Criminal trials in New France followed the inquisitorial procedure detailed by the Criminal Ordinance of 1670. Accusations could be made by citizens or by the attorney-general in the event that a crime had become public knowledge. To discourage false accusations, citizens suing for redress were often obligated to cover the expenses of the proceedings and could be prosecuted for libel if the accused was acquitted.
Once the local judge was convinced that a criminal offense had occurred, he summoned any potential witnesses and held a preliminary hearing (l'information ). If the suspect was identified with certainty during this hearing, they were ordered to appear in court and were suspended from their occupational duties. Due to the poor state of detention facilities, trials were often conducted with great haste to avoid prisoners escaping. In similar fashion, there was a risk of having charges dropped so interrogations under oath with the accused were conducted within 24 hours. A transcript of the interrogation was recorded by a clerk and forwarded to the attorney-general who offered recommendations on how the case be dealt with.
Minor crimes were often delegated to seigneurial courts where fines of up to 500 livres could be handed down. The seigneurial courts, would often then take the liberty of modifying their legislation to reflect trends in crime and would adopt measures for more effective punishments. More serious crimes automatically necessitated "recollement," a procedure which allowed the accused to challenge witnesses and for the latter to confirm their testimonies. The "extraordinary procedure" also provided for the use of torture as one way of extracting confessions in serious cases; torture was also used to induce the accused to name accomplices. Lawyers were not allowed to practice in New France, and most cases were debated between the accused and the witnesses. In similar fashion to the preliminary hearing, a transcript of these proceedings was sent to the attorney-general for a final verdict.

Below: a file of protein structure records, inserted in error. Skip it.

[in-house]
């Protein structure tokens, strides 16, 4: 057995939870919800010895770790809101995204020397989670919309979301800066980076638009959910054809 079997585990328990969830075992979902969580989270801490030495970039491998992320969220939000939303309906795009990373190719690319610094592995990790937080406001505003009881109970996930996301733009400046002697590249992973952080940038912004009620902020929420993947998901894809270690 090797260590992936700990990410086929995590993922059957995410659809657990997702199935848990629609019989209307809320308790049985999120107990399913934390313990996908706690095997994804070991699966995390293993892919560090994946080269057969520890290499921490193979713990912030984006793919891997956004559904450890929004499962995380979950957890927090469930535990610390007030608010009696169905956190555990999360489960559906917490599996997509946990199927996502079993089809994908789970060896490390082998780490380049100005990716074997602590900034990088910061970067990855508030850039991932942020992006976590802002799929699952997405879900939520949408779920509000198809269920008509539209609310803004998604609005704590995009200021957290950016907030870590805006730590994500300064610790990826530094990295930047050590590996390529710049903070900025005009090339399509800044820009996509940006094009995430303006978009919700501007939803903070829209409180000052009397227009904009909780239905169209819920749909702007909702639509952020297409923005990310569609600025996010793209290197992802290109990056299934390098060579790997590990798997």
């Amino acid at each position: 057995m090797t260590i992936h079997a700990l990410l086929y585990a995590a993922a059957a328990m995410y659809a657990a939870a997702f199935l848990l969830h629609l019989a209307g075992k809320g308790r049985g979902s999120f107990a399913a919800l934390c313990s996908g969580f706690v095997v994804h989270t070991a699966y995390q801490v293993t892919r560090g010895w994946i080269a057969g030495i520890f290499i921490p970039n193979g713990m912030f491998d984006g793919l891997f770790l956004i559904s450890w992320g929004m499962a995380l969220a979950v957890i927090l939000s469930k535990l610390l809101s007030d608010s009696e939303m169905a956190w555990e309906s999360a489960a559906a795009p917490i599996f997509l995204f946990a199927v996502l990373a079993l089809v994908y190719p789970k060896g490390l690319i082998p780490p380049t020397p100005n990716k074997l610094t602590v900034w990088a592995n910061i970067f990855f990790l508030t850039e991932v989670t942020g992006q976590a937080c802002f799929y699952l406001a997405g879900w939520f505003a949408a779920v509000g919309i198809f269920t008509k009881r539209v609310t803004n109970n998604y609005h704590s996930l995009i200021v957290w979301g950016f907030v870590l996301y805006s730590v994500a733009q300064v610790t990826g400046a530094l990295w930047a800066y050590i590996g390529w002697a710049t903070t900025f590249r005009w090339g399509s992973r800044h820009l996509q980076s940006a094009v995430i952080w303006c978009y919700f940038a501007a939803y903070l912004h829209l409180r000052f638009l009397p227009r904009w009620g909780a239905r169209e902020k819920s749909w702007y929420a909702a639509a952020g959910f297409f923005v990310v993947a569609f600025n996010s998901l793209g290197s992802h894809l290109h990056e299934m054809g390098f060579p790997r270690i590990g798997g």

If the attorney general was still undecided, the accused was given a sentence of plus ample informé which allowed them to be released but stipulated that they may be tried again in light of new evidence. If the accused was found guilty, they were brought to court to hear their sentence. All sentences more severe than an amende honorable could be appealed to the Sovereign Council of New France before seven magistrates. Any further appeals were directed to the king's court in Paris where the French monarchy was capable of acquitting even the most serious crimes. Though this was possible, in practice, few cases reached this stage and only seven monarchical pardons were granted prior to 1760.
After opportunities for appeals had been exhausted and the accused was deemed guilty, a sentence was handed down by the judge. Prescribed punishments varied widely and, depending on the offense, could range from a light reprimand (blâme) to execution. All executions were performed by the public executioner and most were performed in Quebec City—where New France's sole hangman was located.
Depending on the result of the "extraordinary procedure" the attorney-general could order for the accused to be tortured. In the hopes of either extracting a confession or learning about potential accomplices, the accused was brought to the court and was tortured under the supervision (theoretically) of a doctor and two surgeons. The conventional torture method in New France made use of "torture boots" which were wooden planks fastened between the knee and ankle. The torturer would then drive wooden wedges between the planks and the shin, which tightened the planks and significantly increased the level of pain.